Thursday, January 10, 2013

100 WS: "Prom Night"

{The busy ministrations of Leeroy and his human novelist pal Lance produce another 100 Word Song this week, the Afghan Whigs' "Debonair". This is called "Prom Night".}

"You're going to be careful?," she said for the seventh time.

"Yes, Mom," I said. She knew we would be careful, but she said it anyway. I was obsessively smoothing the front of the black jacket. Wendy was standing in front of me, her legs primly together, her eyes shining with promise.

"You look good. Handsome. Debonair," she said. "You both look perfect. Like you belong on a cake." Wendy smiled.

"Thanks, Mom," I said. I wasn't the sort of man the tuxedo would suggest.

We stepped outside, heading for my car, ready for some things, but not for this.

Wednesday, January 09, 2013

Master Class: "Stuck"

{The magical Eric Storch offers yet another Fiction Challenge, this one called the Master Class, which gives you a starter sentence and lets you go where you wilt. His sentence this week is from Dodie Smith's "I Capture The Castle", and the sentence is "I write this sitting in the kitchen sink."}

I write this sitting in the kitchen sink. I wasn't planning to do this- it is an uncomfortable place to sit. It's not designed for that. My life feels like that- like it was ill designed, poorly planned, intended for another. Living in a trailer was not part of the plan, having a baby in high school wasn't part of the plan, and having them take the baby because you couldn't take care of it wasn't part of the plan. None of this was as I intended.

"Failing to plan," my history teacher said, "is planning to fail." He said it so much he bought a frame and hung it on the classroom wall. Or maybe somebody got it for him. I don't know. I had stopped listening to anyone but myself and my hormones at that point. I had thought about him, Mr. Archibald, a lot recently. One day he stopped me as I was leaving class and said to me in a very solemn voice that some day, I was going to regret the path I had chosen.

I was thinking about him because, as much as I laughed at him that long ago afternoon, the old man was right. I did regret the choices I made. Or the choices i failed to make. All the lies I swallowed, the things I believed not because I thought they were true, but because I was too stubborn to admit that I could be wrong about him. Too stubborn to admit I didn't know everything.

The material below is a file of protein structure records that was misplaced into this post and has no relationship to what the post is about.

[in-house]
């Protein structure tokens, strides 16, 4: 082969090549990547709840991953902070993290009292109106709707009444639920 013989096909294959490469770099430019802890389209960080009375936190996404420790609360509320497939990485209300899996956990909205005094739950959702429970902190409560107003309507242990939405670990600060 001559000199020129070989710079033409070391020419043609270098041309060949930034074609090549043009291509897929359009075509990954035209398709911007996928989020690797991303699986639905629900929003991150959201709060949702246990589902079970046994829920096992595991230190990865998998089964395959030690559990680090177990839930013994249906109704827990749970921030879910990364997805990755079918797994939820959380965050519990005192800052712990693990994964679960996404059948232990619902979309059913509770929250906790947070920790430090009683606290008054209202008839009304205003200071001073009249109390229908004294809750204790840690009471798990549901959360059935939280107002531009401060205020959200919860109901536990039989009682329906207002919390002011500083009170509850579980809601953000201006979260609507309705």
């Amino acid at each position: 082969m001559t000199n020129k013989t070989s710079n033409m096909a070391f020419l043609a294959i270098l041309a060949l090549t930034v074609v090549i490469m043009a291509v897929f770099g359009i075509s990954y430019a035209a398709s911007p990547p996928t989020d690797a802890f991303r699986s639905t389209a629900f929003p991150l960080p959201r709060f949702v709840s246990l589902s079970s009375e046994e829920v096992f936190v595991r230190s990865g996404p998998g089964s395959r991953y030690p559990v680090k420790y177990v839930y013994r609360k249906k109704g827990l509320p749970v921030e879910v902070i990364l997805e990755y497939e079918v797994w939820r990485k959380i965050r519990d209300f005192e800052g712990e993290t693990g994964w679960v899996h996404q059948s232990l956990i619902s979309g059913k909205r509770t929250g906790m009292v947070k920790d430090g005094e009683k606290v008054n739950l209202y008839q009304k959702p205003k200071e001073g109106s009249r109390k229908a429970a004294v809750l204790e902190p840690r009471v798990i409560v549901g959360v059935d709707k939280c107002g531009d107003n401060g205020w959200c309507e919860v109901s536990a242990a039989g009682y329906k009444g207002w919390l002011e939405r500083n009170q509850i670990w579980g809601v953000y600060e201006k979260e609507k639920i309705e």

He was lying on the floor in front of the sink. The blood was pooling on the floor, a giant purple mass that was already starting to make everything smell bad. I thought about running, of course. I guess everyone does. When your on again off again boyfriend insults your cooking and pushes you as your fat ass crosses in front of him to wash the dirty dish he made and you turn and bury the steak knife you had in your hand into the center of his beer belly, you think about running.

I couldn't think of any place to run to, no place that would take me in and let me explain, so eventually I just climbed up on the counter as the blood spread, inch after sickening inch, after he finally stopped moving and collapsed. Now I was trapped up here, in my nightgown and underwear, unwilling to step down into the blood that was soaking everything in its path. I hadn't planned to do any of this, but as surely as night follows day, I had, so I sit here in the sink, waiting.

I guess I can take out my phone and call the police. It seems unfair to make them chase me down, and I'm too tired to run. I look down at John, his head turned to the side, his eyes staring at nothing. I've known him longer than I've known anyone except my parents, and I've alternated loving and hating him for all that time. Sitting in the sink, looking at my lover, my tormentor, my batterer, my only friend, I tried to think of a reason to get down. But I just couldn't.